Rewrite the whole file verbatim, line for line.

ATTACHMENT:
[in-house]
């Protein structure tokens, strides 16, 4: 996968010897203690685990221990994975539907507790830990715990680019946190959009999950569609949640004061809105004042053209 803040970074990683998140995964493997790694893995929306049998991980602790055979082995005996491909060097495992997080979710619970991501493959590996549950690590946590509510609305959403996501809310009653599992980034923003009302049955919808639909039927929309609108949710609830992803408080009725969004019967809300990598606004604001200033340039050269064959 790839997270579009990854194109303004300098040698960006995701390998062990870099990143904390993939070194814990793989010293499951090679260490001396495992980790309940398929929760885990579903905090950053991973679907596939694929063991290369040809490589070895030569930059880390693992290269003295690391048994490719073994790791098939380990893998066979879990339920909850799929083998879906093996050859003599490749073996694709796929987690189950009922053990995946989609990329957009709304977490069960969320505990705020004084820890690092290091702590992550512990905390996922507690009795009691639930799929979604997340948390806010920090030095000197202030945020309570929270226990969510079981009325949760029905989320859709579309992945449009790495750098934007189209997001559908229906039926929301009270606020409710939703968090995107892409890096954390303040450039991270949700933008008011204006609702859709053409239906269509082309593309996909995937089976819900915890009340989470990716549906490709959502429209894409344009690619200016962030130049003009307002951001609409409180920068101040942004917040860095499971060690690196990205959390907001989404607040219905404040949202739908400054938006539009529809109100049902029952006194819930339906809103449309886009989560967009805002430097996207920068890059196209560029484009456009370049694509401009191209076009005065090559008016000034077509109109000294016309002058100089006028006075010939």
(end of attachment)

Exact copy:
[in-house]
């Protein structure tokens, strides 16, 4: 996968010897203690685990221990994975539907507790830990715990680019946190959009999950569609949640004061809105004042053209 803040970074990683998140995964493997790694893995929306049998991980602790055979082995005996491909060097495992997080979710619970991501493959590996549950690590946590509510609305959403996501809310009653599992980034923003009302049955919808639909039927929309609108949710609830992803408080009725969004019967809300990598606004604001200033340039050269064959 790839997270579009990854194109303004300098040698960006995701390998062990870099990143904390993939070194814990793989010293499951090679260490001396495992980790309940398929929760885990579903905090950053991973679907596939694929063991290369040809490589070895030569930059880390693992290269003295690391048994490719073994790791098939380990893998066979879990339920909850799929083998879906093996050859003599490749073996694709796929987690189950009922053990995946989609990329957009709304977490069960969320505990705020004084820890690092290091702590992550512990905390996922507690009795009691639930799929979604997340948390806010920090030095000197202030945020309570929270226990969510079981009325949760029905989320859709579309992945449009790495750098934007189209997001559908229906039926929301009270606020409710939703968090995107892409890096954390303040450039991270949700933008008011204006609702859709053409239906269509082309593309996909995937089976819900915890009340989470990716549906490709959502429209894409344009690619200016962030130049003009307002951001609409409180920068101040942004917040860095499971060690690196990205959390907001989404607040219905404040949202739908400054938006539009529809109100049902029952006194819930339906809103449309886009989560967009805002430097996207920068890059196209560029484009456009370049694509401009191209076009005065090559008016000034077509109109000294016309002058100089006028006075010939």